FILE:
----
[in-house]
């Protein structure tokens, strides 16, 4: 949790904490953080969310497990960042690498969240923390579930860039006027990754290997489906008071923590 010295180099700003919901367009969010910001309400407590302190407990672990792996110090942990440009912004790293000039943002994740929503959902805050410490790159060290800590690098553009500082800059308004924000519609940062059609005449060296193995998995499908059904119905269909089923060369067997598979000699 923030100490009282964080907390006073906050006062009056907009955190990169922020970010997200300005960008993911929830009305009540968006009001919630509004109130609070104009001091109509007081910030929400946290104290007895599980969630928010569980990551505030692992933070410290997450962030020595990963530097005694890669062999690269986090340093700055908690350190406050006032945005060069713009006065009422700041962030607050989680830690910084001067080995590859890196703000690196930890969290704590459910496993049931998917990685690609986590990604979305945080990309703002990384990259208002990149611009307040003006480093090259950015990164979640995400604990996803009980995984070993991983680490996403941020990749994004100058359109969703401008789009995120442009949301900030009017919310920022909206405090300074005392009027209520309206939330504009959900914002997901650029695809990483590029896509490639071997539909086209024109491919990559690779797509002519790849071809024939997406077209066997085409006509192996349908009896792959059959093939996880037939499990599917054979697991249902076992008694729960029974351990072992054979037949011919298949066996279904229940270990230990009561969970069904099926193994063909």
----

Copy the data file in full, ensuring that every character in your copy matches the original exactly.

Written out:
[in-house]
């Protein structure tokens, strides 16, 4: 949790904490953080969310497990960042690498969240923390579930860039006027990754290997489906008071923590 010295180099700003919901367009969010910001309400407590302190407990672990792996110090942990440009912004790293000039943002994740929503959902805050410490790159060290800590690098553009500082800059308004924000519609940062059609005449060296193995998995499908059904119905269909089923060369067997598979000699 923030100490009282964080907390006073906050006062009056907009955190990169922020970010997200300005960008993911929830009305009540968006009001919630509004109130609070104009001091109509007081910030929400946290104290007895599980969630928010569980990551505030692992933070410290997450962030020595990963530097005694890669062999690269986090340093700055908690350190406050006032945005060069713009006065009422700041962030607050989680830690910084001067080995590859890196703000690196930890969290704590459910496993049931998917990685690609986590990604979305945080990309703002990384990259208002990149611009307040003006480093090259950015990164979640995400604990996803009980995984070993991983680490996403941020990749994004100058359109969703401008789009995120442009949301900030009017919310920022909206405090300074005392009027209520309206939330504009959900914002997901650029695809990483590029896509490639071997539909086209024109491919990559690779797509002519790849071809024939997406077209066997085409006509192996349908009896792959059959093939996880037939499990599917054979697991249902076992008694729960029974351990072992054979037949011919298949066996279904229940270990230990009561969970069904099926193994063909």